The timetable for the final introduction of universal suffrage independent of Beijing is controversial. The democratic movement in HK wants to achieve this as quickly as possible, while Beijing would prefer to leave the promised reform forever on paper. From 2007 onwards, the demand for universal suffrage in Hong Kong's Chief Executive elections intensified. In 2014 Beijing attempted to meet this demand with a paradoxical regulation: instead of the Chief Executive being elected by a 1,200-member election committee, all Hong Kong citizens eligible to vote should be able to elect the Chief Executive directly in 2017, but only from a pool of 2-3 nominated candidates, who will continue to be elected by the 1,200-member committee as before. The catch on the matter is that the committee is traditionally largely Beijing dependent and would have nominated only Beijing dependent candidates. The regulation was rejected by the Hong Kong Legislative Council. Therefore, in 2017, the 1,200 member election committee had to elect the chief executive from a pool of 3 nominated candidates. The democratically minded John Tsang, although more popular among the population than Beijing loyal Carrie Lam, lagged behind her in votes, precisely because the committee itself is largely loyal to Beijing.

The situation in the Legislative Council, the formal parliament of Hong Kong (70 seats), is similarly problematic. The democratic opposition has only 25 seats, while the others are held by loyals to Beijing (43) and 1 independent. One seat is vacant. The Hong Kong democratic movement calls for a fully democratic election of members of the Legislative Council, however, the procedure is only semi-democratic, 35 are elected by the people, while the others come from professional associations and district councils. The Council has hardly any power towards the government that is not accountable to it. The president of the Council has a veto right against decisions of the members. At present Andrew Leung has the position of president into which he was hoisted by the Beijing loyal group of the Council.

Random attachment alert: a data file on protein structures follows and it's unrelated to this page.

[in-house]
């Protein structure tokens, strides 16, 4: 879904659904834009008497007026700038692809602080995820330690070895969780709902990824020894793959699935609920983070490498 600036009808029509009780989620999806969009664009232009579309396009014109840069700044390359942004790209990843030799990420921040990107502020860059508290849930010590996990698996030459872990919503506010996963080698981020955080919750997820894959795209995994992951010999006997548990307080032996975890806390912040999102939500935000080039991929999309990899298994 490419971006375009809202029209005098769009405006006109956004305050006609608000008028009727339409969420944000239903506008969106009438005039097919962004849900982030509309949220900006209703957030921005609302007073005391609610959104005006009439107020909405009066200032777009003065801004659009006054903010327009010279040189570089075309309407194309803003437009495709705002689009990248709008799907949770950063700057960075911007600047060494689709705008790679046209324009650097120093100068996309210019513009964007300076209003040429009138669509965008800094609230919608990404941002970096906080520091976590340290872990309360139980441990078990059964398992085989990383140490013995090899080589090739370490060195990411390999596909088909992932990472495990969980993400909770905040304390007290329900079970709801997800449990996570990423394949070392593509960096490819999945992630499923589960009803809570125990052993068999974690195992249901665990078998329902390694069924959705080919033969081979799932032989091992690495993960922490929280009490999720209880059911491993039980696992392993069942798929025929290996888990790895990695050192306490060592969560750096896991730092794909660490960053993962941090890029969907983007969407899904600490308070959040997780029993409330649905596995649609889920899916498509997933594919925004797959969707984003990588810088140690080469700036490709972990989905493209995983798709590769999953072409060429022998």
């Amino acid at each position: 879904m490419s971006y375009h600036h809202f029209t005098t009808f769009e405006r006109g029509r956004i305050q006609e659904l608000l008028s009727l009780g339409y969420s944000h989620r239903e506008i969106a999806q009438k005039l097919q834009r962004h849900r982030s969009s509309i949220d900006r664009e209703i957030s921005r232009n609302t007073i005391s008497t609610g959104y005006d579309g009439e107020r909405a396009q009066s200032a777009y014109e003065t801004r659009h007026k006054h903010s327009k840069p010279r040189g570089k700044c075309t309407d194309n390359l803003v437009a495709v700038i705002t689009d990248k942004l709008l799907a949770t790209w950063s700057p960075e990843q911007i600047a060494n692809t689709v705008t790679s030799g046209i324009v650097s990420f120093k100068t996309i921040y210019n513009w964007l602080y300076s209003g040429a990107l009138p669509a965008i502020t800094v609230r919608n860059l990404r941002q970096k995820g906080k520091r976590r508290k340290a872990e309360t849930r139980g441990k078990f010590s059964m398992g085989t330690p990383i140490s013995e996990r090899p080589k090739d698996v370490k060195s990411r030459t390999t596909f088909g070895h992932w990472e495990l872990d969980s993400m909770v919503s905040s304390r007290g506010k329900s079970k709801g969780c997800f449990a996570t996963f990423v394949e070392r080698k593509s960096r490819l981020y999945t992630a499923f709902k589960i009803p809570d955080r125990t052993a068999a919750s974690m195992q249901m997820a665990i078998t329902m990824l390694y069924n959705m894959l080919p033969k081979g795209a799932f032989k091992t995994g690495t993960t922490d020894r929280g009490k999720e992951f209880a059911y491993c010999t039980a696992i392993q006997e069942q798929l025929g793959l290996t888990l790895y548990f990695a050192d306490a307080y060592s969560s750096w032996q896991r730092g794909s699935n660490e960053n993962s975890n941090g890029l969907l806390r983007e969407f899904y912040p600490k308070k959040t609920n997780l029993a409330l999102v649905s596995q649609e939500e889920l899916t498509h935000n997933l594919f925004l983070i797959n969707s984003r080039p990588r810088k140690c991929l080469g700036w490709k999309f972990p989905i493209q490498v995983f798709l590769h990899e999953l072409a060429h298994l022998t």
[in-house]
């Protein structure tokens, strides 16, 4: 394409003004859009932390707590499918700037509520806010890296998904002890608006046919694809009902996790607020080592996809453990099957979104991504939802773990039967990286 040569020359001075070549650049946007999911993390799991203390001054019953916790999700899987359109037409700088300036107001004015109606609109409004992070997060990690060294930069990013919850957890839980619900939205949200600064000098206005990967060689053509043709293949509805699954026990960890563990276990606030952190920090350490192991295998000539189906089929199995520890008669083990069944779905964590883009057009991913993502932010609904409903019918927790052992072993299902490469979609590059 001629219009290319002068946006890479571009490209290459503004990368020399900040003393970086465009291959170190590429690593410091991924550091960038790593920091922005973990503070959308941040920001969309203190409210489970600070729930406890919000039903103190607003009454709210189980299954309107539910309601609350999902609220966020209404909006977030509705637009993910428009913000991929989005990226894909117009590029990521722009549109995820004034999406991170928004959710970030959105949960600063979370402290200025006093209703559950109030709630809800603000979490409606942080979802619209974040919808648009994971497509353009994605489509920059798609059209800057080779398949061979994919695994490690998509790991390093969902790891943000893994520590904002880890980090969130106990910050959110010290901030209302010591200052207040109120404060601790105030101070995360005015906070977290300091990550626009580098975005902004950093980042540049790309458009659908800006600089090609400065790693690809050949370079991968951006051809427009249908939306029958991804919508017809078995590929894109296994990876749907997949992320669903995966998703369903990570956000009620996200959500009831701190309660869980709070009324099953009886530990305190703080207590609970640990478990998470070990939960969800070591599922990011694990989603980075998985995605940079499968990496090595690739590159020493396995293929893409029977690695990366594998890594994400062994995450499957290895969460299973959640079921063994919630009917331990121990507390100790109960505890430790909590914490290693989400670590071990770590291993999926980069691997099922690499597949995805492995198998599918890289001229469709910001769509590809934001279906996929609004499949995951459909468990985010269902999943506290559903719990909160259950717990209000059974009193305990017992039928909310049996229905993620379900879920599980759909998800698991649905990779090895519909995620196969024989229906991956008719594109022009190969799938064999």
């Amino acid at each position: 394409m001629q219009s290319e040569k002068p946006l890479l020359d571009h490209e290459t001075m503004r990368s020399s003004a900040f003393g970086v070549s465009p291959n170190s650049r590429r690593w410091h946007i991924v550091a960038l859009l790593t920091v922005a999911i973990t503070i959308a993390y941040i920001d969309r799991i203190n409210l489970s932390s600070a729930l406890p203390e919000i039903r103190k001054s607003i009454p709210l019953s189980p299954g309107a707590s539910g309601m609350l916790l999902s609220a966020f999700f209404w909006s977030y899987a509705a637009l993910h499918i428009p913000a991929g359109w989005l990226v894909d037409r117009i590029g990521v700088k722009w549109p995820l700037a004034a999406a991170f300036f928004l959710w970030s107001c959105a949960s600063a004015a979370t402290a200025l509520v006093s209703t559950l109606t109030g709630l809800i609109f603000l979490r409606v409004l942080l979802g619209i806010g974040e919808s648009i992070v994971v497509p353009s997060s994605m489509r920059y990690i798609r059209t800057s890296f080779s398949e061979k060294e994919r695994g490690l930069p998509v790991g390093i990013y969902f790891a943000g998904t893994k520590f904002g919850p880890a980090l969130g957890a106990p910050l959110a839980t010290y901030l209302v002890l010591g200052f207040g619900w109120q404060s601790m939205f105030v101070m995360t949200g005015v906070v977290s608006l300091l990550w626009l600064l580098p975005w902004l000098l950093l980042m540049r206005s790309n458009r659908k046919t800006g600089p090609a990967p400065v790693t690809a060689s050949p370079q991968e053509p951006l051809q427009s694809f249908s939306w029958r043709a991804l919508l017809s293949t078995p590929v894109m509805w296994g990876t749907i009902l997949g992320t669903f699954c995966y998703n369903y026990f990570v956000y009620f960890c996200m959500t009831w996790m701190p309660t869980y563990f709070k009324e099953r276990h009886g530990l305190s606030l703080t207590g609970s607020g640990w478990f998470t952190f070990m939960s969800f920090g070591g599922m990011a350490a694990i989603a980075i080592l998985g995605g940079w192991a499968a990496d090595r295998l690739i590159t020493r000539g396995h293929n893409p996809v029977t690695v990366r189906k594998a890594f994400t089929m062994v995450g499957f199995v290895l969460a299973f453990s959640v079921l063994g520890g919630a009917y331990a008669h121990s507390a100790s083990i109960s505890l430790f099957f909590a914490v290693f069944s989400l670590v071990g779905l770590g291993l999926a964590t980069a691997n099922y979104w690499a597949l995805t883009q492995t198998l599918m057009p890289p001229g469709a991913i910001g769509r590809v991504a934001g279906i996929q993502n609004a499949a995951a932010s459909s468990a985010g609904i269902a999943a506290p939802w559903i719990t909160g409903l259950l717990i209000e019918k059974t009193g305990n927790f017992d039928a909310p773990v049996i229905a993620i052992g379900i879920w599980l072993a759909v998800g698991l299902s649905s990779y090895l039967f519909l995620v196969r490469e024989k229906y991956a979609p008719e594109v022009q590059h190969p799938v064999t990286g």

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AlpinLuke

Forum Staff
Oct 2011
26,622
Italy, Lago Maggiore
Politically China and Hong Kong are not compatible. This is evident: the Chinese system is based on the existence of The Party. Only one party counts in Chinese parliament [the Popular Assembly sees several parties, but it simply ratifies the decisions taken by the Communist Party which counts 2,119 members on 2,980 and the rest of the representatives, in the united front, are legally authorized by the Communist Party!]. That's not Western democracy [here it happens that the majority party changes ...]. It can be a kind of democracy if the party wouldn't impose its candidate to the people [in Ancient Athens there weren't "parties" like we intend them nowadays, but technically that was a democracy]. But Hong Kong, as former British colony, has got a culture which aims to a Western democracy [that is to say that citizens expect that the party at the government changes ... today Communist, tomorrow Socialist, then Liberal, then Conservative ... may be again Socialist, and so on ...].

So, personally, in a future perspective, I honestly don't see how the two systems can cohabit.

And clearly, considering the economical importance of Hong Kong [with the 5th/4th stock exchange in the world and with a port which is one of the doors of China] I tend to think that Beijing will try and get more and more direct and/or indirect control on the political system of Hong Kong. Overall in this economically sensitive moment ...